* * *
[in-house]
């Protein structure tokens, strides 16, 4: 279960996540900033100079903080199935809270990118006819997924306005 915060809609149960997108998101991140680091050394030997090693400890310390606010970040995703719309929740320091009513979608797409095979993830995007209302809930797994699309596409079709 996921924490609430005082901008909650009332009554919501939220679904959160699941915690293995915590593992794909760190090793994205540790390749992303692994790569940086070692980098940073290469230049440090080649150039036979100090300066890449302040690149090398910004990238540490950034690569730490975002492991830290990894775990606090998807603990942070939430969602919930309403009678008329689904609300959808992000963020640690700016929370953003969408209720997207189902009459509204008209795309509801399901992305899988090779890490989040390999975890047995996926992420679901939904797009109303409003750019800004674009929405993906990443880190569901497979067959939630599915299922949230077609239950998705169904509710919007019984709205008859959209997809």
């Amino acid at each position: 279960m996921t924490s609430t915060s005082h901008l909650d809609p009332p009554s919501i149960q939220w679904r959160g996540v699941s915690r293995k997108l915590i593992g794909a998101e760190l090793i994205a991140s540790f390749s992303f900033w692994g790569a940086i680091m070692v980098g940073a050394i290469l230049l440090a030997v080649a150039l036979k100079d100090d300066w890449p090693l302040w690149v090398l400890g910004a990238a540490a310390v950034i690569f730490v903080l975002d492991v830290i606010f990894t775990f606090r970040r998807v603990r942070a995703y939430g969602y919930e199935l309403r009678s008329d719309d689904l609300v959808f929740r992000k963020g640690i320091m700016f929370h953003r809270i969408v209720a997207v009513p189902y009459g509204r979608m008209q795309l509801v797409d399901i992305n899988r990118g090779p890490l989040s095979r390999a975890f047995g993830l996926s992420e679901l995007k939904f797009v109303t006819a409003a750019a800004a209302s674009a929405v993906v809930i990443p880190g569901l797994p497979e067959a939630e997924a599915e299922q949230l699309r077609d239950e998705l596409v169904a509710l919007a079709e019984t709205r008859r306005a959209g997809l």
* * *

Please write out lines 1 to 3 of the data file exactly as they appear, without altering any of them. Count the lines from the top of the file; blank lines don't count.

[in-house]
């Protein structure tokens, strides 16, 4: 279960996540900033100079903080199935809270990118006819997924306005 915060809609149960997108998101991140680091050394030997090693400890310390606010970040995703719309929740320091009513979608797409095979993830995007209302809930797994699309596409079709 996921924490609430005082901008909650009332009554919501939220679904959160699941915690293995915590593992794909760190090793994205540790390749992303692994790569940086070692980098940073290469230049440090080649150039036979100090300066890449302040690149090398910004990238540490950034690569730490975002492991830290990894775990606090998807603990942070939430969602919930309403009678008329689904609300959808992000963020640690700016929370953003969408209720997207189902009459509204008209795309509801399901992305899988090779890490989040390999975890047995996926992420679901939904797009109303409003750019800004674009929405993906990443880190569901497979067959939630599915299922949230077609239950998705169904509710919007019984709205008859959209997809």
């Amino acid at each position: 279960m996921t924490s609430t915060s005082h901008l909650d809609p009332p009554s919501i149960q939220w679904r959160g996540v699941s915690r293995k997108l915590i593992g794909a998101e760190l090793i994205a991140s540790f390749s992303f900033w692994g790569a940086i680091m070692v980098g940073a050394i290469l230049l440090a030997v080649a150039l036979k100079d100090d300066w890449p090693l302040w690149v090398l400890g910004a990238a540490a310390v950034i690569f730490v903080l975002d492991v830290i606010f990894t775990f606090r970040r998807v603990r942070a995703y939430g969602y919930e199935l309403r009678s008329d719309d689904l609300v959808f929740r992000k963020g640690i320091m700016f929370h953003r809270i969408v209720a997207v009513p189902y009459g509204r979608m008209q795309l509801v797409d399901i992305n899988r990118g090779p890490l989040s095979r390999a975890f047995g993830l996926s992420e679901l995007k939904f797009v109303t006819a409003a750019a800004a209302s674009a929405v993906v809930i990443p880190g569901l797994p497979e067959a939630e997924a599915e299922q949230l699309r077609d239950e998705l596409v169904a509710l919007a079709e019984t709205r008859r306005a959209g997809l």